What fuelled the commercial market’s strength in Q2?

Resurgent strength was especially apparent in three commercial asset classes, new report says

What fuelled the commercial market’s strength in Q2?

Amid growing optimism impelled by steady economic recovery, multi-suite residential and industrial properties continued to magnetize activity, while office leasing showed early signs of recovery in the second quarter, according to Morguard’s latest report on the Canadian commercial segment.

“Prime office sector investment properties and necessities-based retail were popular with investors, and multi-suite residential rental and industrial remained attractive investment options,” said Keith Reading, director of research at Morguard. “Positive shifts in the market moving forward are attributable mostly to a return to post-pandemic normalcy and continued economic recovery.”

In particular, the steady pace of Canada’s mass vaccination program will herald the lifting of pandemic restrictions, in turn supporting “the return of foreign students and international immigrants in the late summer and early fall,” Morguard said. “As a result, multi-suite residential rental demand will increase substantially. With two quarters of consistent, strong performance, demand for multi-suite residential rental assets will remain robust among investors looking at assets with strong and sustained performance.”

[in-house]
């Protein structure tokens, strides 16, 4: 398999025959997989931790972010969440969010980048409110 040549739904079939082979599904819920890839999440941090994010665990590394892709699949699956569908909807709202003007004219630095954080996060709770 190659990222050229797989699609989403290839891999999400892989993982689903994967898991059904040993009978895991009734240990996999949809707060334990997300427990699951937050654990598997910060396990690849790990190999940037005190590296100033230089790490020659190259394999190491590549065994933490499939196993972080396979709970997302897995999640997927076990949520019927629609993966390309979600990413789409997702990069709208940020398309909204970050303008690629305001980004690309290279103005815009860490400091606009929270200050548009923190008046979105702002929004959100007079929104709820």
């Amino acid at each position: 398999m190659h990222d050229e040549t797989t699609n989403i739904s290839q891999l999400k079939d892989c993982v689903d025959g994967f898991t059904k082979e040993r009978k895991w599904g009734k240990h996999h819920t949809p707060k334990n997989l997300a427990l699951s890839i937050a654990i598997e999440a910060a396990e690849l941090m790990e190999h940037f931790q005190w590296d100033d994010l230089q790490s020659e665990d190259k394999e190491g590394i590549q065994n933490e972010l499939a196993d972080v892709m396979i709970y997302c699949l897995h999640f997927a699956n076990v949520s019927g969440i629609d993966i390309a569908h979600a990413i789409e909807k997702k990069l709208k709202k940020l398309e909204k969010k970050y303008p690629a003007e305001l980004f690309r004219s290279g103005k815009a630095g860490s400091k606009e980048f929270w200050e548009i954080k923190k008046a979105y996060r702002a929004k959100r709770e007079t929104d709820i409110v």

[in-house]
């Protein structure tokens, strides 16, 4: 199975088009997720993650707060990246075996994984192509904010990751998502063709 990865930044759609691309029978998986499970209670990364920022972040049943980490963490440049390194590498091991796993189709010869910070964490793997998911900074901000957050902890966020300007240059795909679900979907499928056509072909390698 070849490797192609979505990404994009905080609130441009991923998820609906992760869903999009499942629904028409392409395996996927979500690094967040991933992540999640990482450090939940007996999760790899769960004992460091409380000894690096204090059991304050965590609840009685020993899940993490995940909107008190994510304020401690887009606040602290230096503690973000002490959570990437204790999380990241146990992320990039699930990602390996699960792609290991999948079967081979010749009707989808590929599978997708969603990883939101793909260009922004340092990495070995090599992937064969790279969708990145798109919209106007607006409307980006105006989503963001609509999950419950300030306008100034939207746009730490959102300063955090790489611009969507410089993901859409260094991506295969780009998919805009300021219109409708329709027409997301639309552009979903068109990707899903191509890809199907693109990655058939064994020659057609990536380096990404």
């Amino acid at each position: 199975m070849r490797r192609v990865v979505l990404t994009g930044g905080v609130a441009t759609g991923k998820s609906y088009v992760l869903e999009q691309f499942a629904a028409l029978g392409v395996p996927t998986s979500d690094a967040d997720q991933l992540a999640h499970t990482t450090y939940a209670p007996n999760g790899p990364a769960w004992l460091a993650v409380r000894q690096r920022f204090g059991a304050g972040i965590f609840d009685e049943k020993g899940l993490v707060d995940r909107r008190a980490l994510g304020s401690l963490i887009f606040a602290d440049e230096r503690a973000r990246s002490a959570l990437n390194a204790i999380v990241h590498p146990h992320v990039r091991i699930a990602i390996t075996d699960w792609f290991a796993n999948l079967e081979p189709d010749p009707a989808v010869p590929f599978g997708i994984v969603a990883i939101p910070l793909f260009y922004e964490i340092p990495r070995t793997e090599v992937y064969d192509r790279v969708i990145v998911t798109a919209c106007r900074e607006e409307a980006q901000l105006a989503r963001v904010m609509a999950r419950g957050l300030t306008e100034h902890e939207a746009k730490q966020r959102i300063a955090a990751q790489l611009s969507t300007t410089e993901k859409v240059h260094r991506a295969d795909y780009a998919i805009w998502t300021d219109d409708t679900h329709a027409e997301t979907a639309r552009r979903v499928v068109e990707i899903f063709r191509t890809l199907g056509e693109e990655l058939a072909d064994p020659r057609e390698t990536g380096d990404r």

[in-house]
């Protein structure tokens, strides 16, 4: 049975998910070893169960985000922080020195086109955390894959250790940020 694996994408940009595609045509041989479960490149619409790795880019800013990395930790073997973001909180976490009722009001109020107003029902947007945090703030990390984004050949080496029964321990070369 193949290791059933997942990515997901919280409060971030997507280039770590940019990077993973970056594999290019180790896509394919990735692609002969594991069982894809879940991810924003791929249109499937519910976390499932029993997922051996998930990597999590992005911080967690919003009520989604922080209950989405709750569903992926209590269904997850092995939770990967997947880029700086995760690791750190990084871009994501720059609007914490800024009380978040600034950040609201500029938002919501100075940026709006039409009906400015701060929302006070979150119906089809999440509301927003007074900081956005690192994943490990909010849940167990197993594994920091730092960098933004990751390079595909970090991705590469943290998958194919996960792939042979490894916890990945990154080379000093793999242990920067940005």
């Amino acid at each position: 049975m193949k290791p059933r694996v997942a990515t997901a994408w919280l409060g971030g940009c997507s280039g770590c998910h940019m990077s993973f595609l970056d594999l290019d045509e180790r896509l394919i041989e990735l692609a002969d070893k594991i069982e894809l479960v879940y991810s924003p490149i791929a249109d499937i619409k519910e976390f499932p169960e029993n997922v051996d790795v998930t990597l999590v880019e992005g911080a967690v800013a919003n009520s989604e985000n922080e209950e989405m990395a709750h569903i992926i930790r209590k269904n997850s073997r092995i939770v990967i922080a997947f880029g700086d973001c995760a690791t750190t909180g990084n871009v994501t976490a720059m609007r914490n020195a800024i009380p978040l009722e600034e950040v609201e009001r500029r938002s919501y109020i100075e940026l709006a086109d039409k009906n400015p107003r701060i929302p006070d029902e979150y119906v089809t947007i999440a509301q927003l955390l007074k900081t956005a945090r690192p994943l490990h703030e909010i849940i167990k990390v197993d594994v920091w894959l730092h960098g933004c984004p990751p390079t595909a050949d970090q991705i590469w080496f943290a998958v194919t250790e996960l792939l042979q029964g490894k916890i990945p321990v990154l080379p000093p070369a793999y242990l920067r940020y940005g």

Read more: Investors continue to hunger for Canada’s commercial assets

Sustained interest from institutional, private, and public capital groups fuelled the industrial segment’s strong performance in Q2, with transaction closing activity remaining high.

“A limited supply of functional warehouse, distribution and logistics assets across the country resulted in aggressive bidding,” Morguard said. “Leasing conditions remained tight in the second quarter, with the national availability rate dropping to an all-time low of 2.3%, leading to rent increases and increased investment demand. Industrial investment activity is expected to remain robust into the second half of 2021 and into 2022.”

As for the office market, activity levels picked up in the three months ending June 31. An increase in renewal discussions has become apparent in downtown business districts, Morguard said.

“Demand for sublease space increased for the first time in the past year, and a growing number of tenants removed sublease space from the market for their own needs,” Morguard said. “Office market fundamentals are expected to gradually improve over the balance of 2021 as workplaces reopen and workers return to in-person configurations.”

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